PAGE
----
Monday, July 30, 2007

Dead. Like Lindow Man.

You have read on this blog already how Lindow Man caused Kid #2 to have her first intimations of mortality. She even insisted on stopping by the British Museum just before we left London so that she could say good-bye to him, and this time not cry. Yet this encounter with a corpse has stuck with her in interesting ways -- most notably, as a new aphorism. Shortly after returning to DC, we were taking a family walk when Kid #2 came across a squashed beetle on the road. "It's dead," she declared, "Dead like Lindow Man." That weekend, as we moved Uncle Paul to the assisted living center, she heard her brother state flatly that the elderly enter the place when they don't have much longer to live. "Yes," Kid #2 agreed. "Soon they will be dead. Dead like Lindow Man." And so on.

I'm afraid she is doomed to be looked upon as a strange child, courtesy of Lindow Man.

8 comments:

Nicola Masciandaro said...

Strange? Perhaps in a way that communicates the wonderful strangeness of life.

There's something so poetic, in so many directions, about making the Lindow Man the index of death. It multiplies death, adding another to each instance. It personalizes death, making it a someone. It befriends death, giving each a companion. It unifies death, making it all one.

Though saying this brings back memories of real perplexity at adults glossing something I said, the perplexity of being interpreted. How the texts must feel!

J J Cohen said...

Nicely put, Nicola. I always admire the poetic phrases that characterize your style, and that in part perform the process youa re writing about.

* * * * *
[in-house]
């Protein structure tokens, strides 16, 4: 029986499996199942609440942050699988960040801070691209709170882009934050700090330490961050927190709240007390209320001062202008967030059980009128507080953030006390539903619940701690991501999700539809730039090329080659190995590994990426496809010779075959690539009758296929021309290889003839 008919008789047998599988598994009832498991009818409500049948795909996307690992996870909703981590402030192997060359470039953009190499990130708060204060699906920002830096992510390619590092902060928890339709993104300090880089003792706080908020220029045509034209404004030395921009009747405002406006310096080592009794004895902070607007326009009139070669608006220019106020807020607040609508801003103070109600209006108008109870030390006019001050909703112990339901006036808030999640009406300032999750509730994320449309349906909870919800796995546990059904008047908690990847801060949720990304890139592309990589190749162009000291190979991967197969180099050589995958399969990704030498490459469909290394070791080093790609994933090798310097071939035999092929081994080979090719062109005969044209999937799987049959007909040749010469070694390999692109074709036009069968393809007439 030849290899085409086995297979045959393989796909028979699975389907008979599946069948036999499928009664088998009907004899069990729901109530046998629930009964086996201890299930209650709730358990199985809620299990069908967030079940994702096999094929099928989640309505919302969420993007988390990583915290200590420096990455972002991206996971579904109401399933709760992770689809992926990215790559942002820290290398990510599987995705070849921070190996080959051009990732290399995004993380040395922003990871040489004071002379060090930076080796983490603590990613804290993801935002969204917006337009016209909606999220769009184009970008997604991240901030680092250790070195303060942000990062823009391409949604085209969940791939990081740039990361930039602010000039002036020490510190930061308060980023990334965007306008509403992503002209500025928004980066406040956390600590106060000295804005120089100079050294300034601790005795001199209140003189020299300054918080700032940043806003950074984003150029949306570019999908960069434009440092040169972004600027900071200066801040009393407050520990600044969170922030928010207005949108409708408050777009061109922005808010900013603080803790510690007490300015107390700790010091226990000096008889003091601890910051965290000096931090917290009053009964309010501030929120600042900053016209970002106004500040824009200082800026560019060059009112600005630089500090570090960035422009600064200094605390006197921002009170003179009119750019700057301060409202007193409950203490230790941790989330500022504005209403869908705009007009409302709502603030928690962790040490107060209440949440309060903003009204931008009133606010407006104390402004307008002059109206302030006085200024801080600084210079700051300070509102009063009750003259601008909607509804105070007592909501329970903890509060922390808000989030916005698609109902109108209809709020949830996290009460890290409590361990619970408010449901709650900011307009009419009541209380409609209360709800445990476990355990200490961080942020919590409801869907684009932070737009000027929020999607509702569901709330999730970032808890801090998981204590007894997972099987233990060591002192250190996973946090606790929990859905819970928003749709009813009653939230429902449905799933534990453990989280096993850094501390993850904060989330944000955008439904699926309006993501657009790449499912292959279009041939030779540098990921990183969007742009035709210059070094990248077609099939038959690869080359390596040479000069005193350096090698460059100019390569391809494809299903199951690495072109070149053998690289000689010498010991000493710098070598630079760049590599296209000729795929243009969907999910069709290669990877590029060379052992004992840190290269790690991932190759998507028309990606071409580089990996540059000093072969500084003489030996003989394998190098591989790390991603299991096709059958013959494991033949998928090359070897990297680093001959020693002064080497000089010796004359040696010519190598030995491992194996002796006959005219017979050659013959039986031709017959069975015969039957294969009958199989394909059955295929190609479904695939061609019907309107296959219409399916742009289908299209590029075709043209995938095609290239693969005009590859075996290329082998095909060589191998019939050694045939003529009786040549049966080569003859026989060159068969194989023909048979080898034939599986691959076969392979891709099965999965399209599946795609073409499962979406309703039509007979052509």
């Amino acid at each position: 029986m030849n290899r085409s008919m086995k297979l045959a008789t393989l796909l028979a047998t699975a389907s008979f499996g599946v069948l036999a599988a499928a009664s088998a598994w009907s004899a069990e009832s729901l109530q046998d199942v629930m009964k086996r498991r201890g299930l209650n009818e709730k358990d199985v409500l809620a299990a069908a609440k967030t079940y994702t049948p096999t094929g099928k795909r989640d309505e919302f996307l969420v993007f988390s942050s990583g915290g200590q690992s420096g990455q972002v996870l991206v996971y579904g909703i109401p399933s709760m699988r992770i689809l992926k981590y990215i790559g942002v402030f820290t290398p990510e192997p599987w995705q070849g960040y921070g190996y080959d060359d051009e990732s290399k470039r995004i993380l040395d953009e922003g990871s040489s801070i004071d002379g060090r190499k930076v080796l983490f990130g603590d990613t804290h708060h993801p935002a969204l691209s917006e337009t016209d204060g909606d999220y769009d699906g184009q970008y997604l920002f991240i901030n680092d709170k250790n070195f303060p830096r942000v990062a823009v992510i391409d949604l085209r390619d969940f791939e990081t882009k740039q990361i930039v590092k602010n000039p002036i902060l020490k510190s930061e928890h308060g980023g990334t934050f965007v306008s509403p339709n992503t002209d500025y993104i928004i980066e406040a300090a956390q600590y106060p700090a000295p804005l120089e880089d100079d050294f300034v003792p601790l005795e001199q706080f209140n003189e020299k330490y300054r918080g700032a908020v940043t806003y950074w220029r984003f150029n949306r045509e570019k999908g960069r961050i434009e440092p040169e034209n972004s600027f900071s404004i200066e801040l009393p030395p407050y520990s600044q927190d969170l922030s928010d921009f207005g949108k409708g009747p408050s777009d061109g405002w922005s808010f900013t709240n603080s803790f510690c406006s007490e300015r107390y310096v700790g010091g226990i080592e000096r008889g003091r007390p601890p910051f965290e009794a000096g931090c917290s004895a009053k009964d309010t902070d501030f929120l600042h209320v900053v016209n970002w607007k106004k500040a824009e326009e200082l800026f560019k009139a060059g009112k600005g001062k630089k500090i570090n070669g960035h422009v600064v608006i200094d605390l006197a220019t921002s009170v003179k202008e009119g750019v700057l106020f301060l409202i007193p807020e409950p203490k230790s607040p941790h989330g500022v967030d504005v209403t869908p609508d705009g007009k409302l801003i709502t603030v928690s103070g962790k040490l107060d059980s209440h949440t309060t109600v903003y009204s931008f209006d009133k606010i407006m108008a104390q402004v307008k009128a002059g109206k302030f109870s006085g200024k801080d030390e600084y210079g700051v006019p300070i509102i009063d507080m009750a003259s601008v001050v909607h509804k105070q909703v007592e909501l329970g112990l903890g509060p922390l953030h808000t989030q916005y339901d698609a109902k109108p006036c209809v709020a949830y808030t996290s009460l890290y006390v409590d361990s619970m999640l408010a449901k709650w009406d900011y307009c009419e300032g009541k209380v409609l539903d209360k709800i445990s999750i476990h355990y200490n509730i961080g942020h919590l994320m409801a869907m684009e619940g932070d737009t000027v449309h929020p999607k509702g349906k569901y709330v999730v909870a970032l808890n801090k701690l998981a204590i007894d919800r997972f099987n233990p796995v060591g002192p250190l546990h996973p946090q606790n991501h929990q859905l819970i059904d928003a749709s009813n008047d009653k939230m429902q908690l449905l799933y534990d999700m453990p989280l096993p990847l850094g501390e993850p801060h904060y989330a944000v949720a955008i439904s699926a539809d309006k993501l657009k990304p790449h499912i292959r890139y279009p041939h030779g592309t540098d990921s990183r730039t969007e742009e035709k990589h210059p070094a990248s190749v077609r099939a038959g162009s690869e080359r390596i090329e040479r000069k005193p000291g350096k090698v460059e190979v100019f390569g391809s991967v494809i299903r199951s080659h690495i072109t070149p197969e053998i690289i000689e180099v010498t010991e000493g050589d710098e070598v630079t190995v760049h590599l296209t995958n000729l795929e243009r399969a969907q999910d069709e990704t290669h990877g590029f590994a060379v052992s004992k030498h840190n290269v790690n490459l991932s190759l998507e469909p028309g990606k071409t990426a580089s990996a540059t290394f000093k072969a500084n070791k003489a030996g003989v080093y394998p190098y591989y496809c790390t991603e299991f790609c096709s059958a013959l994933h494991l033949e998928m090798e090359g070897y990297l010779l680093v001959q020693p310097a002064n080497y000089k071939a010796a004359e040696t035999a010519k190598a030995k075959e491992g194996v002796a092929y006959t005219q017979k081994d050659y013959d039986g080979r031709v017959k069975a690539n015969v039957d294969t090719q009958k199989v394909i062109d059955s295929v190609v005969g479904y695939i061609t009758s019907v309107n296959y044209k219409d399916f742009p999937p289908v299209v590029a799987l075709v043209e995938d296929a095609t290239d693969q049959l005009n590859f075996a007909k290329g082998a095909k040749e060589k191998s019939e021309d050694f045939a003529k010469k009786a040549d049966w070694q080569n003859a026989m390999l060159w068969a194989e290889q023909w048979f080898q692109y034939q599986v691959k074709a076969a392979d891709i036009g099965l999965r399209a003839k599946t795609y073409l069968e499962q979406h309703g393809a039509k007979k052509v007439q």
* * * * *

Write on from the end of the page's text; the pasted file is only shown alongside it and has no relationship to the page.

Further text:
That childhood sensation of being glossed by an authority is something we face all the time -- but in reverse -- as teachers, esp. via evaluations. I don't even recognize the J J Cohen posted about at ratemyprofessor.com

srj said...

Gravespotting has long been a family addiction - spotting the odd pyramid here, reconstructing the sad family history there, finding ancestors and locating famous names. It is a favourite occupation of our Kid#2 - so much so that she pursues it uninvited and enthusiastically to the consternation of the uninitiated. And thereby hangs an extreme tale - of how our peculiar fascination with the dead as historians is entirely terrifying to others - which cannot be told here for fear of embarrassing the living.

J J Cohen said...

Well, we literary types have also been known to make the living uneasy with our necro-obsessions. But how can I be medievalist without an interest in the dead? And, as you have sen from my recent posts, I've been thinking a lot about the care of the dead specifically.

Liza said...

It could be worse! When I was about a year older than Kid #2 I had a screaming fit at my grandfather's funeral as I watched his casket lowered into the ground. About a week later my mother finally pried out of me that some well-meaning adult had told me my grandpa was not dead, but only sleeping ... not thinking I would put two and two together during the burial and assume he was being buried alive.

Maybe my early fascination with Poe was working through that trauma?

J J Cohen said...

What a powerful story, Liza. And more proof (as if we needed more proof) that children shouldn't be shielded from the sadness of death via palliative metaphors and, well, lies.

bioephemera said...

If I could be sure my children would say things as wonderful as "Dead. Dead like Lindow Man," I might actually consider having children.

J J Cohen said...

There are days when I would let you have her!

Thanks for your comment. I cjhecked out your blog and like it a lot; I just added it to our own blogroll.